Thoreau: “Can he who has discovered only the values of the whale bone and whale oil be said to have discovered the true use of the whale?” Fortunately for Thoreau’s unoiled skin and brittle bones, it would be another 100 years before they got going on spiritual massage.

“Rendering is recycling”

As the weather warms I’m reminded of one of the defining olfactory features of parts of summertime Vancouver. My first whiff of it was after moving into an apartment in Hastings-Sunrise, on a new bus route. It was July, in the thick of a stretch of unusually hot summer weather that descended on Vancouver like a heavy thermal blanket. The first couple rank bus rides I assumed garbage had been left out, eaten by a raccoon, and then rejected onto the pavement half-digested to rot in the sun. Visually, my new bus route showcased some of Vancouver’s busiest industrial zones, strung along the Burrard inlet, but around Commercial Drive and Powell Street bus riders’ faces disappeared behind sleeves, or in t-shirts. The smell was unbearable.

Google knew what it was: boiled animal by-products.

West Coast Reduction is one of North America’s largest animal rendering facilities.

I had moved in 100 meters from one of North America’s largest animal rendering facilities. Across Canada, renderers recycle approximately two hundred and fifty thousand tonnes of animal by-products each year. Each week, West Coast Reduction renders more than 10,000 tonnes of beef, pork, poultry and fish by-products, the volume of which is enough to fill 1,000 trucks each week. Their protein meals are shipped worldwide. Fats and oils produced at West Coast Reduction’s other plants arrive via insulated rail tankers at its bulk storage terminal in Vancouver, where they are pumped through underground lines to designated storage tanks before loading and shipping. West Coast Reduction also operates a commercial tank farm with a storage capacity of over 83,000 metric tonnes.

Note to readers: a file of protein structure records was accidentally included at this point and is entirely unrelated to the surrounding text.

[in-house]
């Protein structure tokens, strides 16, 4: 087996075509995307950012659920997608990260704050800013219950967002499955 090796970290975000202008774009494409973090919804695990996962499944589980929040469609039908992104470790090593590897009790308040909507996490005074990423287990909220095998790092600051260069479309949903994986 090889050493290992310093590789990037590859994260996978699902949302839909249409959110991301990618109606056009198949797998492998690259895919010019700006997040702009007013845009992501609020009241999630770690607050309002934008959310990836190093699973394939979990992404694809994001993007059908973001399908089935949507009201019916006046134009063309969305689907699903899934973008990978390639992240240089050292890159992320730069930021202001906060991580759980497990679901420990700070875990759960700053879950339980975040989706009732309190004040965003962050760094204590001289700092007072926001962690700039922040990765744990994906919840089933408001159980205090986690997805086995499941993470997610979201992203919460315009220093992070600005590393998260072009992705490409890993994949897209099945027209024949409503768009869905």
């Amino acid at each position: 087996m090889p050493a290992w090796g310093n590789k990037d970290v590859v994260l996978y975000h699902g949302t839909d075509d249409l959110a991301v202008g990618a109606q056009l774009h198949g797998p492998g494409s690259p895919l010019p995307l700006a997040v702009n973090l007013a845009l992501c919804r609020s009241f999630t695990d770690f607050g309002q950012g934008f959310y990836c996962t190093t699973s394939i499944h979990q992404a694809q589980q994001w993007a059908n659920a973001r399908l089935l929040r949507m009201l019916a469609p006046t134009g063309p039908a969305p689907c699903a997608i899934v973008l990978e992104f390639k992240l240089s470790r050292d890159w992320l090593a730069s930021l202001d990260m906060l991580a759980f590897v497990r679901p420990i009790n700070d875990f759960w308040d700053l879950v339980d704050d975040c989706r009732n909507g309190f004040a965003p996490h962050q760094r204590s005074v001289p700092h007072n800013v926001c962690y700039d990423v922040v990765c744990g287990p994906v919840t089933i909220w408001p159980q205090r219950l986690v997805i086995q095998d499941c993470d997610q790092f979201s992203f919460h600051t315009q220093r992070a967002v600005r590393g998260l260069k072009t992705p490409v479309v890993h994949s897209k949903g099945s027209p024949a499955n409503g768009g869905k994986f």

I don’t know what a protein meal is but it sure sounds delicious.

On the very bus rides through air laden with rogue particles of boiled animal remains, I was reading a book called Animal Capital, in which Nicole Shukin mobilises the double-entendre of ‘rendering’: to copy, mimic, or create a representation; and to boil down animal remains. She finds that rendering’s two meanings are an apt lens through which to approach historical and contemporary complicity between what she calls “the arts” and “industry”, the literal and the figurative, meaning and matter, culture and economy, and discourses and technology, in the realm of animal capital. The economic and the symbolic capital of animals, she writes, can no longer be approached as distinct. Even more critically, the material violence of rendering – both meme and matter – is born most heavily by animal lives.

I stayed a year in the apartment. When the wind was just right, the warm, rendered air would waft in through the patio doors and open windows and fill the apartment with its sweet necro-economic stench. Kick back with a beer, put another protein meal on the stove, and you’ve got yourself a pretty nice little Friday evening.